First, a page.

Media School digitizes 14K Howard artifacts
Media School archivist Josh Bennett was making slow but steady progress on a colossal project: the digitization of an archive of 14,000 documents related to the life and career of journalist Roy W. Howard.
The Roy W. Howard Archive has been a part of The Media School since 1983. Donated by the Howard family, the collection includes everything from pictures to business documents to awards to articles to even personal and professional correspondence maintained by the one-time leader of Scripps Howard Newspapers and United Press.
The archive was a primary source for scholars’ research but was only available to those who could travel to Bloomington to personally view the documents. Bennett wanted to make this archive more readily available and better preserved by digitizing it. The work began slowly and without an immediate deadline.
“I just began with folder one of box one, and I thought ‘This is something I will do every once in a while when I have free time, and hopefully by the time I retire, I’ll get it done,’” said Bennett, who is likely at least 20 years away from retirement.
But an $82,000 grant from the Scripps Howard Foundation upgraded the digitization from a rainy day project to a top priority and changed his 20-year goal to a one-year deadline.
For the past year, four part-time employees — including students — supervised by Bennett, have been scanning, labeling and filing the documents one by one. And now, Howard’s artifacts are available in the searchable, digital Roy W. Howard Archive.
The files include letters between Howard and several United States presidents, including Theodore Roosevelt and Franklin Delano Roosevelt; military and intelligence figures, including J. Edgar Hoover; international leaders, including extensive communication with Philippine President Manuel Quezon; and a diverse spectrum of journalists and leaders in American media. Other highlights are diary notes from a lunch meeting with Winston Churchill, a letter debating appropriate actions to be taken against World War II Axis leaders and a letter of complaint written to Howard about internationally known Scripps Howard cartoonist Manuel Rosenberg.
At first, Bennett said the one-year deadline intimidated him, given the vast size and complexity of all the archive information before him.
“Just seeing how much needed to be done and seeing that deadline really made it overwhelming at times,” he said.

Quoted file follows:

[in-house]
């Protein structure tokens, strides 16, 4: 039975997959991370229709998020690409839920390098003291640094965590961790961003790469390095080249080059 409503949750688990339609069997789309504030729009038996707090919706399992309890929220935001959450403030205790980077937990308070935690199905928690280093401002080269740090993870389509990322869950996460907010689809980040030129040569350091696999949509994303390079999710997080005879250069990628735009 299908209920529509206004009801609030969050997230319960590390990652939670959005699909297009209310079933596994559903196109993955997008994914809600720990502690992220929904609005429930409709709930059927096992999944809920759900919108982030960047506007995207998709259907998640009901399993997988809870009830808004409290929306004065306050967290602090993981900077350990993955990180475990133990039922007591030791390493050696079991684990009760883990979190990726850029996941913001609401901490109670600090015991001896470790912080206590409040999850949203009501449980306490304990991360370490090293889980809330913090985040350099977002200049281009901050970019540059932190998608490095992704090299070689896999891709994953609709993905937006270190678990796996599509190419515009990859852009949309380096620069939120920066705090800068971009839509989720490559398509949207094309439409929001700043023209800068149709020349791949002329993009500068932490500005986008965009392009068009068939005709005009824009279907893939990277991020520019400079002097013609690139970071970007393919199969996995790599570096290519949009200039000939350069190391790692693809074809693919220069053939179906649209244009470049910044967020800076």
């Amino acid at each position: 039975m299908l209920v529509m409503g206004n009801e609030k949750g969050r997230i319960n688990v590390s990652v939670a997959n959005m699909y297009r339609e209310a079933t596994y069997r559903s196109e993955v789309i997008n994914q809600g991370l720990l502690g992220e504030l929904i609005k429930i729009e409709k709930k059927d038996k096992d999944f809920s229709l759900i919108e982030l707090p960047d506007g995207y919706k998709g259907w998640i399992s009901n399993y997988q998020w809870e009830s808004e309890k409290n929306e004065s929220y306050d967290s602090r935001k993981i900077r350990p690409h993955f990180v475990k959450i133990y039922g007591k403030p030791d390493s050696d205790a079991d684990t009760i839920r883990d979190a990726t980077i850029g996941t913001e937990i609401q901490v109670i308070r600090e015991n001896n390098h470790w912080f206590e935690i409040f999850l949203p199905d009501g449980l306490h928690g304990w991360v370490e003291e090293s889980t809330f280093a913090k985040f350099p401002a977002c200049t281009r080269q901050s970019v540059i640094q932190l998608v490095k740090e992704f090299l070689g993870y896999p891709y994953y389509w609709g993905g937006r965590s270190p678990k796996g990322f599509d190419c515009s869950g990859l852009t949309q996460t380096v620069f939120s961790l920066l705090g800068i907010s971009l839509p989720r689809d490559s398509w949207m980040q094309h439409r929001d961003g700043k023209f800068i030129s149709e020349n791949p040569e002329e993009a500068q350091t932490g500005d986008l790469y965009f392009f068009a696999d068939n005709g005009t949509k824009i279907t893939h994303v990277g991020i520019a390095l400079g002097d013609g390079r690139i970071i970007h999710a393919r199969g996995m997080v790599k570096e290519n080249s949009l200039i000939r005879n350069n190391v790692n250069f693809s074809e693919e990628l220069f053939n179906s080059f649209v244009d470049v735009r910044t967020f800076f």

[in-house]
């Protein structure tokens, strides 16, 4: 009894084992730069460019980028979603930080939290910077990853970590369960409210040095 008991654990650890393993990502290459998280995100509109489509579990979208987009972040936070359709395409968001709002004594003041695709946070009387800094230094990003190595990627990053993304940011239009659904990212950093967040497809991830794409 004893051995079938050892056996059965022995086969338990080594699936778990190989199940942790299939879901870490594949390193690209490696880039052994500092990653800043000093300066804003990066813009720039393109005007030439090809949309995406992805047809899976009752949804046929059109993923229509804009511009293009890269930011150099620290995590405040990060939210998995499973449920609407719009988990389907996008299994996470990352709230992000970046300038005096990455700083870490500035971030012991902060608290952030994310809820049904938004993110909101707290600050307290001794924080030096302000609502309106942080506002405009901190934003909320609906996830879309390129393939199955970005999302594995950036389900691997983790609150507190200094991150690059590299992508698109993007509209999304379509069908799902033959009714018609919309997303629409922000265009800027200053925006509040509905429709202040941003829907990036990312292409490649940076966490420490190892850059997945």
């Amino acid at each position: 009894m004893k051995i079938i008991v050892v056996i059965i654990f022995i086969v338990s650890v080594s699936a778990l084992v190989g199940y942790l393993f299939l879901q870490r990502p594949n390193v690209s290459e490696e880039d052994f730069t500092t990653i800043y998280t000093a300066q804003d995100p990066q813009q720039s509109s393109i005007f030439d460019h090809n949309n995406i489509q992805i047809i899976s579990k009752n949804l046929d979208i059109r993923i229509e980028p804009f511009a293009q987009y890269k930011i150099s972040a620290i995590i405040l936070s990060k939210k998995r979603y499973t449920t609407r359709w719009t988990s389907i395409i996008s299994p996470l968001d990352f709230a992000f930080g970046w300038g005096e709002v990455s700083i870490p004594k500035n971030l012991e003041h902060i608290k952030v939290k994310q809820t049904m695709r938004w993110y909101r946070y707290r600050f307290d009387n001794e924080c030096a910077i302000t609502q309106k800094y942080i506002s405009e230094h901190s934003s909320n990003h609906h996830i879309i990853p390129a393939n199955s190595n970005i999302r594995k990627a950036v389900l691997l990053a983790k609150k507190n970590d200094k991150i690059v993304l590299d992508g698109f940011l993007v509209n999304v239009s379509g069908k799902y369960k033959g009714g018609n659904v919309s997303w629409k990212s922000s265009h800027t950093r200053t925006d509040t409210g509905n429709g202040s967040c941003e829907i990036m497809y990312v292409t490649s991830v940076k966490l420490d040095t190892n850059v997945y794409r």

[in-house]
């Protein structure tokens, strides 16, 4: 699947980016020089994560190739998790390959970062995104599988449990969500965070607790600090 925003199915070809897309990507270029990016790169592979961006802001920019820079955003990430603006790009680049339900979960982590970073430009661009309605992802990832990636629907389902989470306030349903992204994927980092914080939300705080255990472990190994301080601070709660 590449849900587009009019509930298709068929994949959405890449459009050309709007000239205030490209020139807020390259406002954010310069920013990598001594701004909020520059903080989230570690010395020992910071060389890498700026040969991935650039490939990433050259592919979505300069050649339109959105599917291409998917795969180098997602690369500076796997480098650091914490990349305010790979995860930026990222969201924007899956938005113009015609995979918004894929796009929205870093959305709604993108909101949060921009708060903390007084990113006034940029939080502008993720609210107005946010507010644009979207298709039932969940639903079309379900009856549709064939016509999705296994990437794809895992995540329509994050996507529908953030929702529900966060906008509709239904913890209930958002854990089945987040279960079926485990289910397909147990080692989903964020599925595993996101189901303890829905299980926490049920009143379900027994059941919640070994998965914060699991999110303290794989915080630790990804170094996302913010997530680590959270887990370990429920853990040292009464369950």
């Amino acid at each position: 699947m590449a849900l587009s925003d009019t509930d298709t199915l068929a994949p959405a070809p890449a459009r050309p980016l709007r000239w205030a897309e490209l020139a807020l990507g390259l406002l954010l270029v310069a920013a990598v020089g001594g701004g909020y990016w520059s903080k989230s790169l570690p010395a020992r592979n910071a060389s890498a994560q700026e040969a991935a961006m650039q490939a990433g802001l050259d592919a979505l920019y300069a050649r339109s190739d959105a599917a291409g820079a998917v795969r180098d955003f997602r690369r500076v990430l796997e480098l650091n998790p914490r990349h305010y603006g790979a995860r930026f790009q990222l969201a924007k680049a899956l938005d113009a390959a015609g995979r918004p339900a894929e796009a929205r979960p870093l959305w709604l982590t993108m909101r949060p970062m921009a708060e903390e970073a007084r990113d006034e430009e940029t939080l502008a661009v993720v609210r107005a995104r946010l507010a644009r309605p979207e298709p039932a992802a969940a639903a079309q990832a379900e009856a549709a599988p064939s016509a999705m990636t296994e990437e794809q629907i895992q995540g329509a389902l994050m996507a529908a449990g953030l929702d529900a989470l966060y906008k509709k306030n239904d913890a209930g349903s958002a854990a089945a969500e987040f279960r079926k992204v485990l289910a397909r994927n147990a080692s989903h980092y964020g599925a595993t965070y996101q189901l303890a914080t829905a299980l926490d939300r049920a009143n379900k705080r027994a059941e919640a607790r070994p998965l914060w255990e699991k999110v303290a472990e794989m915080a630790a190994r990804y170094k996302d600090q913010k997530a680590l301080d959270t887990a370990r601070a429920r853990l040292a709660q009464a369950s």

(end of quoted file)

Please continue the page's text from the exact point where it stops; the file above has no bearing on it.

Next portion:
Before the grant allowed Bennett to hire employees, it sometimes took him three or four days to archive one document.
Media School sophomore Ty Vinson was one of the four employees who worked on the project, scanning, categorizing and entering hundreds of documents into the system.
He particularly enjoyed looking at Howard’s personal home photos, which included pictures of his dog.
“Even holding newspapers from 19-0-something was really cool,” Vinson said.
While many other archives exist in digital form, the Roy W. Howard Archive — created by Media School web developer Alex Weiss Hills — stands out in that the files themselves are available online. Most digital archives are simply finding aids that allow researchers to search for the file they need and then tell them the file’s physical location.
Through this digital archive, Bennett said he hopes information on Howard will not only be readily accessible to students and researchers, but will also guarantee his legacy, something he believes will be more easily done online than through paper documents.
This was the reason Scripps Howard Foundation awarded the grant, said president and CEO Liz Carter.
“We are grateful that Roy Howard’s legacy will be shared with many generations to come with these digitized archives and related special events,” she said.
Roy W. Howard Archive Symposium
Scholars, journalists, archivists, Scripps Howard Foundation representatives and Howard family members will celebrate the digitization of the archive Oct. 25-26 at the Roy W. Howard Archive Symposium.
The event kicks off at 6 p.m. Oct. 25 with a keynote speech by investigative journalist James Neff: “Unleashing the Hidden Power of Archives.” The talk is also the first in The Media School’s fall 2018 speaker series.
The symposium continues Oct. 26 with three sessions: “Stories from the Archives,” at 10 a.m., “Scholars Roundtable” at 12:20 p.m. and “Issues and Opportunities in Digital Archives” at 2 p.m.
All symposium events are in the Franklin Hall commons and are open to the public.